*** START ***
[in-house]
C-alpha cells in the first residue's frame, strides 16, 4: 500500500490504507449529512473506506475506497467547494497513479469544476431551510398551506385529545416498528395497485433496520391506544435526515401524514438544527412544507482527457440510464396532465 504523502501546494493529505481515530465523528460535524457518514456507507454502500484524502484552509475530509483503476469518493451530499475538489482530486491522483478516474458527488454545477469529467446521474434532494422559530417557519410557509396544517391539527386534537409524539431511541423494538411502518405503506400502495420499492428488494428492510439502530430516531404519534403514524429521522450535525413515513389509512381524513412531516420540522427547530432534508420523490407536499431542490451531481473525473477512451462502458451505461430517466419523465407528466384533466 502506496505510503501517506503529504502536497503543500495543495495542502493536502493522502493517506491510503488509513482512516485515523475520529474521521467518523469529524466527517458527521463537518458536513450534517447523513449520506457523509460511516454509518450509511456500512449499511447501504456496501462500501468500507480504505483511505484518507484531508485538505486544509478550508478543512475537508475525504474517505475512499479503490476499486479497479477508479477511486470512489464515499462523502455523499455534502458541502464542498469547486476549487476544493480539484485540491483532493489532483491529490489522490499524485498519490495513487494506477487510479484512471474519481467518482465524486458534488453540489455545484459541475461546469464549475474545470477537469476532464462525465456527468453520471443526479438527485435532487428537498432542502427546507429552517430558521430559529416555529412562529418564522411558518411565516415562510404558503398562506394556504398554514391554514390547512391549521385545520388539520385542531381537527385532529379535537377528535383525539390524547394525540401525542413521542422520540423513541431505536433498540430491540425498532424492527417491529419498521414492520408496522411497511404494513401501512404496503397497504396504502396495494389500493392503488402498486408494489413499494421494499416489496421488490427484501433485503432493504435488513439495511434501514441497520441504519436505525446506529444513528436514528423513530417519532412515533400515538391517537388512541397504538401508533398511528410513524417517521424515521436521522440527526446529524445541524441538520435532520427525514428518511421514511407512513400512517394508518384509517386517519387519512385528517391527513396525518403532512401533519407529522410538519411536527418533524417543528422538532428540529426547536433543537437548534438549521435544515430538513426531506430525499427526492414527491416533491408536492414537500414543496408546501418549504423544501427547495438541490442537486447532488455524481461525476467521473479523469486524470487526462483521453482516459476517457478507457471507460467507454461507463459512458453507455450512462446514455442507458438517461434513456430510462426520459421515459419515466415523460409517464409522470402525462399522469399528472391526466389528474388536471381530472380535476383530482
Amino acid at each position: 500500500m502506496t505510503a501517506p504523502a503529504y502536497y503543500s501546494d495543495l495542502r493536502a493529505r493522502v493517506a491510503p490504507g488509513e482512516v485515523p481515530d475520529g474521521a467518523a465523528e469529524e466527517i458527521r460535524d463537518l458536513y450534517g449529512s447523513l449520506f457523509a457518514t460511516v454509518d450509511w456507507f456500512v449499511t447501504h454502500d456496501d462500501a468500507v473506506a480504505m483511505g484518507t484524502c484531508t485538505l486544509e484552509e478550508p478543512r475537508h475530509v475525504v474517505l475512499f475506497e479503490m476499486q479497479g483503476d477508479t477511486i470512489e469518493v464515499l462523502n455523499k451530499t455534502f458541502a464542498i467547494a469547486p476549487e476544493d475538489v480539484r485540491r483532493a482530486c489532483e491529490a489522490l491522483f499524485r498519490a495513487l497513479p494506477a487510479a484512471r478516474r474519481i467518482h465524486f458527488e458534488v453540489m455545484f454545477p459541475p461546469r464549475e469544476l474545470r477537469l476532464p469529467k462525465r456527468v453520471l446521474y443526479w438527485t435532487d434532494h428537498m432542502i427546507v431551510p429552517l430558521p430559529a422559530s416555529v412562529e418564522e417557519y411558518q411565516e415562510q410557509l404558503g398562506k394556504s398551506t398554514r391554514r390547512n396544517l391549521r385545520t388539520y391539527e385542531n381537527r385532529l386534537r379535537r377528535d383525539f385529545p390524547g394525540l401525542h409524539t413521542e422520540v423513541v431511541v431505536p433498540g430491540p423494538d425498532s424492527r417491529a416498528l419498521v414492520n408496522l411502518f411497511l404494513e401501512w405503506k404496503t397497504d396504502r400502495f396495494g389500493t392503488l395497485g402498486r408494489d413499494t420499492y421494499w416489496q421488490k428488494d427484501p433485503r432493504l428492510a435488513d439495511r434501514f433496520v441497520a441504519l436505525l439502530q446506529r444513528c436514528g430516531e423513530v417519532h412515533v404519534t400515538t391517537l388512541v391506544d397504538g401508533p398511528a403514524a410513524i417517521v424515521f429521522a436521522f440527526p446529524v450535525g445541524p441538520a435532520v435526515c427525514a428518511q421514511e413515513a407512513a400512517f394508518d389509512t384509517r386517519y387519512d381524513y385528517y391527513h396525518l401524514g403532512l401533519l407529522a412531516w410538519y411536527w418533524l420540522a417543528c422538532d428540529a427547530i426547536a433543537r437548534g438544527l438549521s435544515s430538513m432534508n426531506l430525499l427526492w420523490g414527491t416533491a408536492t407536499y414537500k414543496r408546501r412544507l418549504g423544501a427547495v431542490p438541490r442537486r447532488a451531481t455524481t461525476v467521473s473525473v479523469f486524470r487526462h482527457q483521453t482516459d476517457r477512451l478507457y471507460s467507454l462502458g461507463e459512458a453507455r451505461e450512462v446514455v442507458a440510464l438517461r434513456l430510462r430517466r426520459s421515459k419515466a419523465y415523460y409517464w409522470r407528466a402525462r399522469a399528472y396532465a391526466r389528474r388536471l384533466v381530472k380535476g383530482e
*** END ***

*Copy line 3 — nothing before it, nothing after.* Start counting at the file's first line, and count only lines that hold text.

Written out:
Amino acid at each position: 500500500m502506496t505510503a501517506p504523502a503529504y502536497y503543500s501546494d495543495l495542502r493536502a493529505r493522502v493517506a491510503p490504507g488509513e482512516v485515523p481515530d475520529g474521521a467518523a465523528e469529524e466527517i458527521r460535524d463537518l458536513y450534517g449529512s447523513l449520506f457523509a457518514t460511516v454509518d450509511w456507507f456500512v449499511t447501504h454502500d456496501d462500501a468500507v473506506a480504505m483511505g484518507t484524502c484531508t485538505l486544509e484552509e478550508p478543512r475537508h475530509v475525504v474517505l475512499f475506497e479503490m476499486q479497479g483503476d477508479t477511486i470512489e469518493v464515499l462523502n455523499k451530499t455534502f458541502a464542498i467547494a469547486p476549487e476544493d475538489v480539484r485540491r483532493a482530486c489532483e491529490a489522490l491522483f499524485r498519490a495513487l497513479p494506477a487510479a484512471r478516474r474519481i467518482h465524486f458527488e458534488v453540489m455545484f454545477p459541475p461546469r464549475e469544476l474545470r477537469l476532464p469529467k462525465r456527468v453520471l446521474y443526479w438527485t435532487d434532494h428537498m432542502i427546507v431551510p429552517l430558521p430559529a422559530s416555529v412562529e418564522e417557519y411558518q411565516e415562510q410557509l404558503g398562506k394556504s398551506t398554514r391554514r390547512n396544517l391549521r385545520t388539520y391539527e385542531n381537527r385532529l386534537r379535537r377528535d383525539f385529545p390524547g394525540l401525542h409524539t413521542e422520540v423513541v431511541v431505536p433498540g430491540p423494538d425498532s424492527r417491529a416498528l419498521v414492520n408496522l411502518f411497511l404494513e401501512w405503506k404496503t397497504d396504502r400502495f396495494g389500493t392503488l395497485g402498486r408494489d413499494t420499492y421494499w416489496q421488490k428488494d427484501p433485503r432493504l428492510a435488513d439495511r434501514f433496520v441497520a441504519l436505525l439502530q446506529r444513528c436514528g430516531e423513530v417519532h412515533v404519534t400515538t391517537l388512541v391506544d397504538g401508533p398511528a403514524a410513524i417517521v424515521f429521522a436521522f440527526p446529524v450535525g445541524p441538520a435532520v435526515c427525514a428518511q421514511e413515513a407512513a400512517f394508518d389509512t384509517r386517519y387519512d381524513y385528517y391527513h396525518l401524514g403532512l401533519l407529522a412531516w410538519y411536527w418533524l420540522a417543528c422538532d428540529a427547530i426547536a433543537r437548534g438544527l438549521s435544515s430538513m432534508n426531506l430525499l427526492w420523490g414527491t416533491a408536492t407536499y414537500k414543496r408546501r412544507l418549504g423544501a427547495v431542490p438541490r442537486r447532488a451531481t455524481t461525476v467521473s473525473v479523469f486524470r487526462h482527457q483521453t482516459d476517457r477512451l478507457y471507460s467507454l462502458g461507463e459512458a453507455r451505461e450512462v446514455v442507458a440510464l438517461r434513456l430510462r430517466r426520459s421515459k419515466a419523465y415523460y409517464w409522470r407528466a402525462r399522469a399528472y396532465a391526466r389528474r388536471l384533466v381530472k380535476g383530482e